Android has some really nice SQLite helper classes and methods. And the ones I like the most are the SQLiteDatabase.query, SQLiteDatabase.update, SQLiteDatabase.insert ones, because they take away quite a bit of pain for typing out SQL commands by hand.
But unfortunately, if you have to use a JOIN, then usually you have to go and use the SQLiteDatabase.rawQuery method and end up having to type your commands by hand.
But but but, if the two tables you are joining do not have any common column names (actually it is good design to have them so - by having all column names prefixed by
tablename_ maybe), then you can hack the usual
SQLiteDatabase.query() method to get a JOINed query.
See the two tables I have here -
A bit of context - this is an app about tracking car expenses and refuels. Refuels/Services/etc are all various types of expenses. So the ‘expense’ table has all expenses. The ‘refuel’ table has all refuels and a reference to corresponding expense entries (one to one).
exp_id is a foreign key referencing
Now ideally, to get the expense where refuel_id was 1, a nice looking SQL query should be like this -
SELECT * FROM expense INNER JOIN refuel ON exp_id = expense_id WHERE refuel_id = 1
Which, in android, can be done like this -
String rawQuery = "SELECT * FROM " + RefuelTable.TABLE_NAME + " INNER JOIN " + ExpenseTable.TABLE_NAME + " ON " + RefuelTable.EXP_ID + " = " + ExpenseTable.ID + " WHERE " + RefuelTable.ID + " = " + id; Cursor c = db.rawQuery( rawQuery, null );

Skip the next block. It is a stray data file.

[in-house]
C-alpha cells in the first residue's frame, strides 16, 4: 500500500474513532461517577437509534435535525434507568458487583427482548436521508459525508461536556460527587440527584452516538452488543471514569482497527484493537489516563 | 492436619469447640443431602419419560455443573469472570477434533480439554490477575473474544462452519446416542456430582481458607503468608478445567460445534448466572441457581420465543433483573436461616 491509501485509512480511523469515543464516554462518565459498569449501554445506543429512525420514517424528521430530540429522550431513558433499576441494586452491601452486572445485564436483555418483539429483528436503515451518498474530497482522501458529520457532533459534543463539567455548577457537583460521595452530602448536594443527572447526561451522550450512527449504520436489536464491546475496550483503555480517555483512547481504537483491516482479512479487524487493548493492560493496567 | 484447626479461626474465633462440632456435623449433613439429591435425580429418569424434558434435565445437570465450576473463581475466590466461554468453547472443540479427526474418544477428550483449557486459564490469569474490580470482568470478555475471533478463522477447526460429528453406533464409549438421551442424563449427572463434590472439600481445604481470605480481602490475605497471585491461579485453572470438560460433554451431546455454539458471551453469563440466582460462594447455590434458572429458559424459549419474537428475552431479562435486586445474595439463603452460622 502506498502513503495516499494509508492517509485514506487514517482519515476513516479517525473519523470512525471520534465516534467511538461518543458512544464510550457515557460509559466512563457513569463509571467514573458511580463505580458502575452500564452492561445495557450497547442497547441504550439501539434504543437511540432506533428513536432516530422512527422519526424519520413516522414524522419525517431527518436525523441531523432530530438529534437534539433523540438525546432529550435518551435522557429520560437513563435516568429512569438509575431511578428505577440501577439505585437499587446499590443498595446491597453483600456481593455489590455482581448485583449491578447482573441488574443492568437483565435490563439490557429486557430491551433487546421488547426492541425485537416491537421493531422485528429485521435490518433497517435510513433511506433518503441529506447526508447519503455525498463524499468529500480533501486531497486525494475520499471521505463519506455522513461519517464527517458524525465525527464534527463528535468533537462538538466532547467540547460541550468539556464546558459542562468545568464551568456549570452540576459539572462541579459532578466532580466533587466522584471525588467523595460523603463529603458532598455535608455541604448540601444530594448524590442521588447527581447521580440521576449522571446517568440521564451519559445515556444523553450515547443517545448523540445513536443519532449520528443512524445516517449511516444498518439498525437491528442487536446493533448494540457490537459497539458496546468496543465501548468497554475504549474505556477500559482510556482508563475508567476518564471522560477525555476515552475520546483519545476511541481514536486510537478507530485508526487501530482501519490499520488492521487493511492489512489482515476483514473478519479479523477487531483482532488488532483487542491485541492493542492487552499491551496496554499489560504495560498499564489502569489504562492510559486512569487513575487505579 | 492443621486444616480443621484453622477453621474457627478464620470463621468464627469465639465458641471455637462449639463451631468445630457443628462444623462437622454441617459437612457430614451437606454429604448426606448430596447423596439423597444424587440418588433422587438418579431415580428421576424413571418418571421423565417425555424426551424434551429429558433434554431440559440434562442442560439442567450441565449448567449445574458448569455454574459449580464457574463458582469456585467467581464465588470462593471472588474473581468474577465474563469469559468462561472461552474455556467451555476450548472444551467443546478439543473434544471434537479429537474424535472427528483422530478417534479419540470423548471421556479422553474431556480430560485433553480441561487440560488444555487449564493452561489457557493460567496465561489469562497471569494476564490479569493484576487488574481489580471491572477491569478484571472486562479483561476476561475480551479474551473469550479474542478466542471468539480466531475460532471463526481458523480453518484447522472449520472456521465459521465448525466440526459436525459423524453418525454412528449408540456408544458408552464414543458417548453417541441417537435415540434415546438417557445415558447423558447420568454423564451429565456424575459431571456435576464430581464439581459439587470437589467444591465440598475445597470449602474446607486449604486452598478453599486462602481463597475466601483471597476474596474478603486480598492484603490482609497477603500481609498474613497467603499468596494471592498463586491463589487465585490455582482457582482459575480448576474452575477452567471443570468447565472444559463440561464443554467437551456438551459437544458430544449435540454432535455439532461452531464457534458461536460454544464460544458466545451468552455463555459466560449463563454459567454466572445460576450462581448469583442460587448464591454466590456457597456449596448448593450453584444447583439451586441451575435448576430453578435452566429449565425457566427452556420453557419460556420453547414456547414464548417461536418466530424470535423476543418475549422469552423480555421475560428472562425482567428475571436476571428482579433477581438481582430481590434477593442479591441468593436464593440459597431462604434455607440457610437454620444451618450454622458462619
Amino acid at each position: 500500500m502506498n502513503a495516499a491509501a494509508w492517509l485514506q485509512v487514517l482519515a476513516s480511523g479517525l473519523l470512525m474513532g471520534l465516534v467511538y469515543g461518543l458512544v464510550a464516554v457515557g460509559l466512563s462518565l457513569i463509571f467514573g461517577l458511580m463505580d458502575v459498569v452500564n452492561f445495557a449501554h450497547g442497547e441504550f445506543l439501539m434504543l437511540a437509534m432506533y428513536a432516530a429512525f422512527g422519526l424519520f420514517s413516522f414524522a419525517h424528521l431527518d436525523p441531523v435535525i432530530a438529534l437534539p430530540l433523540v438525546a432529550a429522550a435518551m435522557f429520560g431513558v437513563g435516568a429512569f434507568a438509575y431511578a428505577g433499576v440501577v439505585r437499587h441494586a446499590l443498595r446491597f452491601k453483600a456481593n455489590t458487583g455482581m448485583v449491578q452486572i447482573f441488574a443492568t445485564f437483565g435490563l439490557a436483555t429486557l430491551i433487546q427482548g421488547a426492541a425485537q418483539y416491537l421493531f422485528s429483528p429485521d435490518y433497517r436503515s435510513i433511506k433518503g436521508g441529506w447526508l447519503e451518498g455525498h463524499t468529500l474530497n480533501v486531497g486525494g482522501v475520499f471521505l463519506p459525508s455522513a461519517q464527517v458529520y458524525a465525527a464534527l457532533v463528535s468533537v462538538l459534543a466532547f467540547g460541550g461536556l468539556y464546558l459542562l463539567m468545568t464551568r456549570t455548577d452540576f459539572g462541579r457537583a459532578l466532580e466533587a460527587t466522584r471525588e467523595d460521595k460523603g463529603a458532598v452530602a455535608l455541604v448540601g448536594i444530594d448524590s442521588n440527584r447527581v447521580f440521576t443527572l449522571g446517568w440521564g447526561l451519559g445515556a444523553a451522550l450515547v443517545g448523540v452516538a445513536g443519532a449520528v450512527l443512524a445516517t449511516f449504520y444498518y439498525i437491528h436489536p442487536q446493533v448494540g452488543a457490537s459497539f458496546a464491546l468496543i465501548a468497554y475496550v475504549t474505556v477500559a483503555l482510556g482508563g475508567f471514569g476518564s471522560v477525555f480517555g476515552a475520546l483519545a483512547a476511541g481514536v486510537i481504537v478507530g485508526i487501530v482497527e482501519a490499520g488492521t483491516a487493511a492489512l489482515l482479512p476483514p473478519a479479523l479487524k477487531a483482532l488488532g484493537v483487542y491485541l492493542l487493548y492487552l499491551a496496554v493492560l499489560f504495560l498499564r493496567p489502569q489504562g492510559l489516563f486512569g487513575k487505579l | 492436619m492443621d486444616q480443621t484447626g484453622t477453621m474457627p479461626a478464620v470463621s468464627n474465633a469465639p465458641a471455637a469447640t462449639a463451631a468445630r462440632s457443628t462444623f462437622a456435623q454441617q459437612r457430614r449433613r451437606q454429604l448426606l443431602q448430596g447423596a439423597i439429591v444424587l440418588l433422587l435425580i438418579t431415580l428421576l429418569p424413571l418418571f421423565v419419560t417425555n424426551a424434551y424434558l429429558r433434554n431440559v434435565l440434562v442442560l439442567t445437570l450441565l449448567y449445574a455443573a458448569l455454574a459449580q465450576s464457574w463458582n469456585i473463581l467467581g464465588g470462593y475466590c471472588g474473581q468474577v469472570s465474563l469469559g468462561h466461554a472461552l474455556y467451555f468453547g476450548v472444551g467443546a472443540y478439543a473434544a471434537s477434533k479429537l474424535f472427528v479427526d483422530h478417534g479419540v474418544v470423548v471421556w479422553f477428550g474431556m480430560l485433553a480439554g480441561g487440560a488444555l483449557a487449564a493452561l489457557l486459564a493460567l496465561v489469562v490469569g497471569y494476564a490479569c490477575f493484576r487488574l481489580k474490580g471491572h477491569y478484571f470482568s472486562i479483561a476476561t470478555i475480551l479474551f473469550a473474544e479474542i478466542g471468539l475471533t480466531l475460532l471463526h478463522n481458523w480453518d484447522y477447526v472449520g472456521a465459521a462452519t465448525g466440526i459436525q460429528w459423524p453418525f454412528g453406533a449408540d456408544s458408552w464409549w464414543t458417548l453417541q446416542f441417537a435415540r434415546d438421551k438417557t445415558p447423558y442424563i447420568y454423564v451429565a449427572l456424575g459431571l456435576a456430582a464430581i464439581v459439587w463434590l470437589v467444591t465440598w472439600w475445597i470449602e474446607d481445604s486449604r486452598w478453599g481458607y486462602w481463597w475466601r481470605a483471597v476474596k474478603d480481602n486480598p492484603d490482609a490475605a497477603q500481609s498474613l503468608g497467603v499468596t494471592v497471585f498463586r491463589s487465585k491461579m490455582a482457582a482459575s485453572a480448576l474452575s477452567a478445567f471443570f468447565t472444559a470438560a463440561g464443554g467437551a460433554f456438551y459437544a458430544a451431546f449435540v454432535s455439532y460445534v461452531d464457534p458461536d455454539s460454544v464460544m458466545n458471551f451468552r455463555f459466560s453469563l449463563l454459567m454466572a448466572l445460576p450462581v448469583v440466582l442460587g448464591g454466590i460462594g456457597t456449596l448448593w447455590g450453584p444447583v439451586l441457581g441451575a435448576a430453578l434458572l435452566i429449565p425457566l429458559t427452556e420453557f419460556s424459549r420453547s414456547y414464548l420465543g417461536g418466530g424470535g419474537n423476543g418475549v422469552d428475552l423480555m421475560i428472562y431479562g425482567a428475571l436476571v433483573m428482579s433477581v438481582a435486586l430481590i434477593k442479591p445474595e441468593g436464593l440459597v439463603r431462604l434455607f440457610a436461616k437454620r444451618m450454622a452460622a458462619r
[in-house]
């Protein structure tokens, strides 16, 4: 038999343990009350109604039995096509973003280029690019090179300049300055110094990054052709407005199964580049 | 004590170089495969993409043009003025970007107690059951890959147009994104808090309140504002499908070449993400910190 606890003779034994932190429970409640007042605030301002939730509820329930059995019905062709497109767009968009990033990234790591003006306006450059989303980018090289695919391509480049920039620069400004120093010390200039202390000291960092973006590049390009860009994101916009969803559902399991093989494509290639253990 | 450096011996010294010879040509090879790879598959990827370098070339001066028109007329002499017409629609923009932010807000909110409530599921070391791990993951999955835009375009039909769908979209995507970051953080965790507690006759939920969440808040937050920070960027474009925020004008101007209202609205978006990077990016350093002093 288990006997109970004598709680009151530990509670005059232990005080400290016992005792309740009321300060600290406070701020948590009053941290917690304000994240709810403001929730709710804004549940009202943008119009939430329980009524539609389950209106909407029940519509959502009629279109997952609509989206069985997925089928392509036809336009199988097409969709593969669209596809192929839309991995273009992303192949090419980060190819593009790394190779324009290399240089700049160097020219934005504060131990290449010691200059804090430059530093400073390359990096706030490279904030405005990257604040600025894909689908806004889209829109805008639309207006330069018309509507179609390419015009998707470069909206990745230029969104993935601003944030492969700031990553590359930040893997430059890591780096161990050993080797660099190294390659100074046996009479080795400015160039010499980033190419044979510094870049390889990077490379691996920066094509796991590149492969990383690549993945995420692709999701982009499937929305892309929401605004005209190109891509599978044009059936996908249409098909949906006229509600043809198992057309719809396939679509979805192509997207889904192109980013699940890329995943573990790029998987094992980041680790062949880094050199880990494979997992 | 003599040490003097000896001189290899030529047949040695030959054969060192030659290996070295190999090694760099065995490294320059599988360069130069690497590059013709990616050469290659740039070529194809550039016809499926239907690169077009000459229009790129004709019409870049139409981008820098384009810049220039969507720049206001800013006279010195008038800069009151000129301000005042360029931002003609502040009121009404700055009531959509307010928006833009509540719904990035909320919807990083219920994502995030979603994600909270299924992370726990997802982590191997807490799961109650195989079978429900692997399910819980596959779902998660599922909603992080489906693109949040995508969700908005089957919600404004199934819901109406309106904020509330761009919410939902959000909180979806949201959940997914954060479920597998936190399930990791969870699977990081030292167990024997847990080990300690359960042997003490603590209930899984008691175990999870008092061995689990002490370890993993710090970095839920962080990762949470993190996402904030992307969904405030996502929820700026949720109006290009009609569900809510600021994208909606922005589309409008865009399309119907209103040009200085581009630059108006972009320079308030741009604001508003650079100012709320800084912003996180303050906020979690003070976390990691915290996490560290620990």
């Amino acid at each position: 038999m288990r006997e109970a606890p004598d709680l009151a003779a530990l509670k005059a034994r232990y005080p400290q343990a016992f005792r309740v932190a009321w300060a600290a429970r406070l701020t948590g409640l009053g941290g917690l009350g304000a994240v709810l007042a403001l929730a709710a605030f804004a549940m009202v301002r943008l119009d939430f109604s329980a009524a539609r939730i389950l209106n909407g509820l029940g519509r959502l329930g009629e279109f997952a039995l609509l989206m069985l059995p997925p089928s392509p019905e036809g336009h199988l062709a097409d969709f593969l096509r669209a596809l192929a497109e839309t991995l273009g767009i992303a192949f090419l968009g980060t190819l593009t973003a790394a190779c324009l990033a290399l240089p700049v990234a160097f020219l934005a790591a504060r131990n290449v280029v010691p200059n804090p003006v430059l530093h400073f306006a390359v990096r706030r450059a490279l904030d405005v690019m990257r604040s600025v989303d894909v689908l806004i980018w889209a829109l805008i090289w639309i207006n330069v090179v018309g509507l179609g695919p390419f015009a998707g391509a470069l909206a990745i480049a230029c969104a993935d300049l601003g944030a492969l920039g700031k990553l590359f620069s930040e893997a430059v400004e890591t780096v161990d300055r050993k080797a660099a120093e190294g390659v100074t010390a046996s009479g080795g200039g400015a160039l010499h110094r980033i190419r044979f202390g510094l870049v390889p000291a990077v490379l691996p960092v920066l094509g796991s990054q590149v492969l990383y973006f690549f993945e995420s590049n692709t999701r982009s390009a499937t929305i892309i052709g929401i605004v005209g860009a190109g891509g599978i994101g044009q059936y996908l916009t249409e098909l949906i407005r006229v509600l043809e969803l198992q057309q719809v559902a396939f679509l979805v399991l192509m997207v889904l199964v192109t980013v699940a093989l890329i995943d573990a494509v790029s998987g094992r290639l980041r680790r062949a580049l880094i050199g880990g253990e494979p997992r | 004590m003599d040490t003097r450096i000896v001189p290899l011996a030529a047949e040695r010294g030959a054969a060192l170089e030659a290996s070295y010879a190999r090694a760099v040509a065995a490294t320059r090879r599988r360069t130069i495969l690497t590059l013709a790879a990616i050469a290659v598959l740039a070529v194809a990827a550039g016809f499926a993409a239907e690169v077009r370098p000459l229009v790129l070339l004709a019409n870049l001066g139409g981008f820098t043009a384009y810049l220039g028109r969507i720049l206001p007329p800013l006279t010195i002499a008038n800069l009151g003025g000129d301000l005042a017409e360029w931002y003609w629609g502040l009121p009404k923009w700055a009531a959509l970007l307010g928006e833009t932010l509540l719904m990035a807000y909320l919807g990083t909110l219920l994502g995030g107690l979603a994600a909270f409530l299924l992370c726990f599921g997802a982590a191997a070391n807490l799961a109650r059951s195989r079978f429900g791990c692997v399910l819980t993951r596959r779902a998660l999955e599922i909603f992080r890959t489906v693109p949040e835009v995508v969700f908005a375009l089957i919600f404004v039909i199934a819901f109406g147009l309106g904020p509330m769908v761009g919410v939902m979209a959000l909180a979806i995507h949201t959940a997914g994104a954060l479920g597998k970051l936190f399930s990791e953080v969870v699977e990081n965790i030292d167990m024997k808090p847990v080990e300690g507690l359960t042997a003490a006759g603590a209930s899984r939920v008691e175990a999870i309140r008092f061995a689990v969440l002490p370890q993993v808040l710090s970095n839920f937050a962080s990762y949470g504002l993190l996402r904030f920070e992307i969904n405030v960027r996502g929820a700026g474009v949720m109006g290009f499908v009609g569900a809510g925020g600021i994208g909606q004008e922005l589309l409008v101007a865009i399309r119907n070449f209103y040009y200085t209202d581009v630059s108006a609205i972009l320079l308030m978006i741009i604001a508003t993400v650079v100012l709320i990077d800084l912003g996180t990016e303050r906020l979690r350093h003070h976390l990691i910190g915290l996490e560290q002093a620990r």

But of course, because of SQLite’s backward compatible support of the primitive way of querying, we turn that command into
SELECT * FROM expense, refuel WHERE exp_id = expense_id AND refuel_id = 1
Now this we can write by hacking the terminology used by the #query() method -
Cursor c = db.query( RefuelTable.TABLE_NAME + " , " + ExpenseTable.TABLE_NAME, Utils.concat(RefuelTable.PROJECTION, ExpenseTable.PROJECTION), RefuelTable.EXP_ID + " = " + ExpenseTable.ID + " AND " + RefuelTable.ID + " = " + id, null, null, null, null );
To explain a bit, the first argument
String tableName can take
table1, table2 as well safely,
The second argument takes a String array of column names, I concatenated the two projections of the two classes.
and finally, put by WHERE clause into the
String selection argument.